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Tolerance (a sorta vent)

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Clarrissa posted 9/16/2013 20:17 PM

Sometimes it. just. SUCKS.

I'm tolerant to painkillers up to Vicodin 7.5 so I guess I'm going to have to go up to quasi-legal analgesics to get lasting pain relief...

NOW I've become tolerant to Cortisone 10 for itch relief. In the last half hour or so I've had to reapply the cortisone *three times* to stop two critter bites on my wrists from itching like mad. (Don't ask what kind of critters, I have NO clue...)

Maybe I'll try the Gold Bond anti-itch stuff next. Couldn't hurt... <sigh>

[This message edited by Clarrissa at 8:18 PM, September 16th (Monday)]

purplejacket4 posted 9/16/2013 20:48 PM

You might talk to your doctor about a long acting opiate. A fentanyl patch can be useful or twice a day dosing with OxyContin. Or depending on the source of your pain sometimes a pain medicine doctor can do a procedure on you to help.

Clarrissa posted 9/17/2013 16:12 PM

I'll have to remember that when I have another pain episode. I do know that I'm tolerant to that dosage of Vicodin. I may also be out of luck with cortisone and/or steroids for pain. About a year ago I had a problem with my back - hurt like hell. The only way I can really describe it is like a very prolonged back spasm. So bad I literally could NOT stand up straight. Went to the ER and after entirely too long, I got a scrip for Vicodin and a shot - which I assume was either steroids or cortisone. Didn't help a bit. Two, three hours later I *still* couldn't stand up straight.

As for long acting opiates, I can see it going one of two ways - it will either work for more than a week (all my previous scrips for painkillers never made it past 7 days before losing effectiveness) OR I become tolerant that much quicker.

As I've told my H, I think my liver is entire *too* efficient sometimes...

NaiveAgain posted 9/17/2013 16:21 PM

Sometimes it helps just to change up the meds a bit. If you have been using vicodin, go to some other painkiller for a bit, and then you could possibly go back to the vicodin. I've done that with success in the past. Migraine excedrin works great for migraines, but after a while i will need 3 pills (you are only supposed to take 2 per day). So I quit using it and go to something else for a bit, then when I go back it seems to work again.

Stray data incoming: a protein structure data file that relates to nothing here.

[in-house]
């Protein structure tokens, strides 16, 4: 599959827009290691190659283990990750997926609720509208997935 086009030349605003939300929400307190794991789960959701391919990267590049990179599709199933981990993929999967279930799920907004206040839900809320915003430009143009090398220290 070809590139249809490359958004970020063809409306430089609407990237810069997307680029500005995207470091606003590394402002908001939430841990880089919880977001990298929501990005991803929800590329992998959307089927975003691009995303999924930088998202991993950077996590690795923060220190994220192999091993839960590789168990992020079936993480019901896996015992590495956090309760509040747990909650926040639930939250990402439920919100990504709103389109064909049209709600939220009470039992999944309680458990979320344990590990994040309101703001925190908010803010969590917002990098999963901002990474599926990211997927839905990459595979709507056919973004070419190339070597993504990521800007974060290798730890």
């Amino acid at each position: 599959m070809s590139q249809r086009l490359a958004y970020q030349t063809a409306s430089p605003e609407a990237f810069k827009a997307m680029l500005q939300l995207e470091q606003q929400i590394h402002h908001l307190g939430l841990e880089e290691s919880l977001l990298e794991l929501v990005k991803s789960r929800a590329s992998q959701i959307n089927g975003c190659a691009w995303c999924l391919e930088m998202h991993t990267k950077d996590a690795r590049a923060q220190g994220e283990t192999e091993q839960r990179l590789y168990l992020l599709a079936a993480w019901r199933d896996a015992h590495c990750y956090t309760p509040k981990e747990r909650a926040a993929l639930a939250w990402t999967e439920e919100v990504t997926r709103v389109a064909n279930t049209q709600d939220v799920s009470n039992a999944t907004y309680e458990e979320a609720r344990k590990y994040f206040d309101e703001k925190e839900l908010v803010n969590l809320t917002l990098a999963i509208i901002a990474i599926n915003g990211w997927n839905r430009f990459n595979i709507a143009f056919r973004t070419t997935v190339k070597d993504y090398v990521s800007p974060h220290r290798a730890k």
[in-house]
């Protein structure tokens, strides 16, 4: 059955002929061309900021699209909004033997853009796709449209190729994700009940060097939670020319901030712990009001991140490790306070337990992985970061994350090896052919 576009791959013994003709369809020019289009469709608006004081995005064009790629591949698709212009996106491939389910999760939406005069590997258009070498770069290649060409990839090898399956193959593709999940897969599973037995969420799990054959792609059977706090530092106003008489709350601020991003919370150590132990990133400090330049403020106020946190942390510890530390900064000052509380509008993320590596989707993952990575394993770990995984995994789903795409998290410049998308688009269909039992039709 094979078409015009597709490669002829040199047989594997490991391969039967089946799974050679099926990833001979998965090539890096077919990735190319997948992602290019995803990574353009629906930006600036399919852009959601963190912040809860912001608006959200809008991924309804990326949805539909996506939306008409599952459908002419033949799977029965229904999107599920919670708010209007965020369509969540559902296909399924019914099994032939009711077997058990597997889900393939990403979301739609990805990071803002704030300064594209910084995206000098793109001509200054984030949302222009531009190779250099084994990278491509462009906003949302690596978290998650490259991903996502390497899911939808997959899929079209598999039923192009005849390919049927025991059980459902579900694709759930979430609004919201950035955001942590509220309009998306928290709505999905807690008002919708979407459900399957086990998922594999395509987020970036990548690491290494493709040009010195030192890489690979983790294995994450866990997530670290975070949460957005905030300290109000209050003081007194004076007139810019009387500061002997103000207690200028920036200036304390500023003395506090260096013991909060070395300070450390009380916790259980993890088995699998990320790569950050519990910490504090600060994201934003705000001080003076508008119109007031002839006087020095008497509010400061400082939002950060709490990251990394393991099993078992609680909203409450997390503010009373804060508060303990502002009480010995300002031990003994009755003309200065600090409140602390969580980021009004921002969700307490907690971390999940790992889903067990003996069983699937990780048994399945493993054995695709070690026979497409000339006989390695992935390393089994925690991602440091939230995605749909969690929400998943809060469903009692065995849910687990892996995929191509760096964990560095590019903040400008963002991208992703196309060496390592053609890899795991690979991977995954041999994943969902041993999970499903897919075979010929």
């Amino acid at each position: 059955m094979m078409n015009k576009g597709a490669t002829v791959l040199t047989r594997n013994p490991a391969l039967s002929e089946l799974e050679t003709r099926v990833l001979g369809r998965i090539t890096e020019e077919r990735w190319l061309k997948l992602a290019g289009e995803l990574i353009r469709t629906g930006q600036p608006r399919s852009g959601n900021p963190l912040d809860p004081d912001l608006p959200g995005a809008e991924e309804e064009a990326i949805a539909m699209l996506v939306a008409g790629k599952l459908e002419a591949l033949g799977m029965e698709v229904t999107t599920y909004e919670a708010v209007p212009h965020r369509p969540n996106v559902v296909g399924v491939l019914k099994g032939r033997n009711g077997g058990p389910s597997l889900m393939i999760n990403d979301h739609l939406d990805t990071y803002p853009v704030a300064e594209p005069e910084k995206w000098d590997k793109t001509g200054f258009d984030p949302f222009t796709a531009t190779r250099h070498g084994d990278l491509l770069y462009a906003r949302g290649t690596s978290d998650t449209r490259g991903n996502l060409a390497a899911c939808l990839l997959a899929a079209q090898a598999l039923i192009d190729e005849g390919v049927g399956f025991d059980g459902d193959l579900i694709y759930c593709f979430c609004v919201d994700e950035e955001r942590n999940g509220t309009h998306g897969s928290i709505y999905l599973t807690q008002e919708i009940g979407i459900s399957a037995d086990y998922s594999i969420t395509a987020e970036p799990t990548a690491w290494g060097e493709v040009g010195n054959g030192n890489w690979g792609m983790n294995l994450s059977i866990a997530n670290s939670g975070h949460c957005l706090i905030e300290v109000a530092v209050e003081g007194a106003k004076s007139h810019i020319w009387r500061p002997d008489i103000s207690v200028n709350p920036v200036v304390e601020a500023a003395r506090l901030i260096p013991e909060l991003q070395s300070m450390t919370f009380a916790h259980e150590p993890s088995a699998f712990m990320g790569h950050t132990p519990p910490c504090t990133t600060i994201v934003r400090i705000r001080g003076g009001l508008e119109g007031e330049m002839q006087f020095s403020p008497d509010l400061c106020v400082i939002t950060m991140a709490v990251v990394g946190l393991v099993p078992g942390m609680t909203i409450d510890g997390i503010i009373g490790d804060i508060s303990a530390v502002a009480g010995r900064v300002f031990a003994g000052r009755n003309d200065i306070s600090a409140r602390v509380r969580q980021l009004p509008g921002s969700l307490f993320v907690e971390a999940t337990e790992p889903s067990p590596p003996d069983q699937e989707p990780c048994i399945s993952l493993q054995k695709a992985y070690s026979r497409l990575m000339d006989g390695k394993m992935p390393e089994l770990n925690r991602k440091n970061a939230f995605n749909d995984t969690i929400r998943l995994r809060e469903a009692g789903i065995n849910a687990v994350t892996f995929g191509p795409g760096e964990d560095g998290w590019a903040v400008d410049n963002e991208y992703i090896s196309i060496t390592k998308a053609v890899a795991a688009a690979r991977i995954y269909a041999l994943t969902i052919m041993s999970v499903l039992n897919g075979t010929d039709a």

Dreamboat posted 9/17/2013 21:00 PM

Cortisone does not help me much with bug bites. But Benedryl liquid gel is THE BOMB! I can just lather it on and it works almost instantly. The Benedryl spray is only so-so. Get the liquid gel. It comes in a rectangular bottle, about 6 oz,

tushnurse posted 9/18/2013 10:35 AM

PJ has a good point. If you have chronic pain from an ortho/back issue epidural steroid injections seem to really help folks.
If you have chronic pain/flares from some sort of autoimmune issue, ie; rheumatoid, psoriatic arthritis, scleroderma, then the trick is stopping the immune response, not just covering up the pain with narcs. Fentanyl patches are great, for folks that are less tolerant to side effects of oral pain meds, in addition they last longer.

For the bug bites - You want an antihistamine cream/lotion. Cortisone really doesn't stop the reaction your body has to a bug bite. So Dreamboat is right in that you to try benadryl cream, gel. Calydryl clear can really help too. (of course all of this stuff comes generic over the counter and is the same stuff).

Clarrissa posted 9/18/2013 17:02 PM

Thanks for the replies folks. I'll have to try the Benadryl for tge itching.